Upper St. Clair School District

Customizing Learning, Nurturing Potential ... Delivering Excellence

April 18, 2017
 
Upper St. Clair hosts Women in STEAM

STEAM event Nearly 30 Upper St. Clair High School students and seven professionals participated in the school’s inaugural Women in STEAM event on April 6, 2017. The event, organized by science teacher Douglas Petrick, was designed to make female students more aware of career opportunities in the fields of science, technology, engineering, arts and mathematics.

The Women in STEAM event featured three components: the speakers presented a short five to 10 minute informal talk about their journey from the high school level to where they are today; rotating round table discussions that provided opportunities for small group interaction; and an informal luncheon.

“Upper St. Clair School District is constantly searching for ways to inspire students,” Mr. Petrick said. “The purpose of the event was to inspire students with the stories of each Woman in STEAM's personal journey.”

The panel of speakers encompassed a wide-range of experiences and career positions. Each speaker had a different journey, which resonated with students.

The seven women in STEAM professionals who participated in the event included Alicia Avick, president of Advantus Engineers; Kathyn Schaffer, research chemist for PPG Industries; Alanna Colvin, quality assurance engineer at Westinghouse; Meghan Roe, marketing manager for PPG Industries; Kaitlyn Shields, computer engineering student at the University of Pittsburgh; Michelle Gilboy, agile transformation coach at Summa Technologies; and Caroline Harris, Ph.D., senior research manager for PPG Industries.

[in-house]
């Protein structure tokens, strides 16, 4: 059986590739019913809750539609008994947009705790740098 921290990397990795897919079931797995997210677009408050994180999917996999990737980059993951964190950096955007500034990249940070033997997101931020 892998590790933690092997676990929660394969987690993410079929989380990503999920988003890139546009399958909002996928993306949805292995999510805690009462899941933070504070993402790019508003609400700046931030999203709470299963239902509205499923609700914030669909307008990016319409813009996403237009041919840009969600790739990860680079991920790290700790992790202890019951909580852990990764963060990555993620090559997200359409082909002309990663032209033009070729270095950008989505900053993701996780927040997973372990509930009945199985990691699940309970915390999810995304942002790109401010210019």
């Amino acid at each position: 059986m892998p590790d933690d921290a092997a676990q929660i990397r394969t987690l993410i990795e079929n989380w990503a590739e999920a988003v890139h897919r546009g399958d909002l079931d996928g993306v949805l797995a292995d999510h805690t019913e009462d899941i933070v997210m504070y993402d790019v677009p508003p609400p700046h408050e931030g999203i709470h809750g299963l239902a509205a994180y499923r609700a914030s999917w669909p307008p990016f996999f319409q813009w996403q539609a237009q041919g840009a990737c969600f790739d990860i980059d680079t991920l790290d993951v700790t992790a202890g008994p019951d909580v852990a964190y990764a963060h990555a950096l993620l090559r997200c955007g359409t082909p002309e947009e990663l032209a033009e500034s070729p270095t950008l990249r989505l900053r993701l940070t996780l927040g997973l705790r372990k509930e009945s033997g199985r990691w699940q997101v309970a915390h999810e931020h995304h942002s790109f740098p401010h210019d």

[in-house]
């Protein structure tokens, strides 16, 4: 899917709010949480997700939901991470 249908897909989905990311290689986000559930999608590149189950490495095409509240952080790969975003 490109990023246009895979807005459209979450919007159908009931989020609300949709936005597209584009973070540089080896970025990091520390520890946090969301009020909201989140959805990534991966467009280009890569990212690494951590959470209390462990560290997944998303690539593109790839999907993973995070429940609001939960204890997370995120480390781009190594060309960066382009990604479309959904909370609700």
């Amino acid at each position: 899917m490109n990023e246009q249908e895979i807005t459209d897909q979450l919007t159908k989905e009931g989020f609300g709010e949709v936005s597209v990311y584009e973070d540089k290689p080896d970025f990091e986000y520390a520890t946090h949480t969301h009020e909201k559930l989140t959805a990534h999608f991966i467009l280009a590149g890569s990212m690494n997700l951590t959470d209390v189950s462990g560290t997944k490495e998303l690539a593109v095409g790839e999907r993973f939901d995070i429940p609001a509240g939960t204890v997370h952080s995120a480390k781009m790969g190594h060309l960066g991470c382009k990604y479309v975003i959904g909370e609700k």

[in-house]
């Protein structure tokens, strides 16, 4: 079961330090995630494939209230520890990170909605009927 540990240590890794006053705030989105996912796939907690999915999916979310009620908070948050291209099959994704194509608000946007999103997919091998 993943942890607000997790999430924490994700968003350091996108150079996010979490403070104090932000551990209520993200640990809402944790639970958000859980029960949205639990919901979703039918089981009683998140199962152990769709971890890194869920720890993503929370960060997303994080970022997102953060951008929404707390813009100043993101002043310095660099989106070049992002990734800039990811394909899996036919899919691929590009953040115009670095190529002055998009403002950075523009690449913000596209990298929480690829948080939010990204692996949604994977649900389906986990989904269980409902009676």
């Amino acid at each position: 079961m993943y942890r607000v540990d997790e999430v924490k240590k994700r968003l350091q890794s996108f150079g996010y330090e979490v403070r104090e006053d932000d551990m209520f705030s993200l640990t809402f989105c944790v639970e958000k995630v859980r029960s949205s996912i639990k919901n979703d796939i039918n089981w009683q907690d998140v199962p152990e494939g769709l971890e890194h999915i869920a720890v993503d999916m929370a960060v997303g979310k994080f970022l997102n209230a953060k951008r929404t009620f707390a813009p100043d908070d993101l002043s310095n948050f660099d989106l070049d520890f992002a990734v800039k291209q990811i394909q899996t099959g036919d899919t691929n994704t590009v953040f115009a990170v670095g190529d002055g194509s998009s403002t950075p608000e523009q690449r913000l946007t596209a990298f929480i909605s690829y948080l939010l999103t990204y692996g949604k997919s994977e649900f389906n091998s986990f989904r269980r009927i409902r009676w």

“Students were excited to hear similarities between the speakers and themselves,” Mr. Petrick said. “They enjoyed hearing about the diverse backgrounds of each of our seven speakers and were inspired by similarities between a speakers’ paths and their own.”

Students indicated that it was helpful to know that not every speaker knew during their high school and early undergraduate schooling where their career trajectory would take them.

“Students were surprised to hear how unique each speaker's journey was – while, some of the speakers knew from an early age that they wanted to pursue a STEAM career, and others did not,” Mr. Petrick said. “Some speakers had people of influence along the way who encouraged them, and others did not. No matter what the experience was, each speaker had a similar theme of learning by doing, trying something you are passionate about, and not letting someone else's preconceived notations deter you from your goals.”

Mr. Petrick believes opportunities such as the Women in STEAM event, which enable students to hear and learn from role models within different careers and industries, are important for the future workforce.

“Everyone finds inspiration in different places, and this event served as a jumping off point for that journey,” Mr. Petrick said. “This event allowed female students the opportunity to ‘see it to be it.’”

In addition to Mr. Petrick, the event was supported by Lynn Kistler, science teacher and curriculum leader, and Dr. Tim Wagner, associate principal for program planning and innovation. Additionally, Petrinis Promos donated portfolios and pens to the event that the students and speakers used to take notes and Wiley Publishing donated funds to help defray the cost of lunch.

 
 
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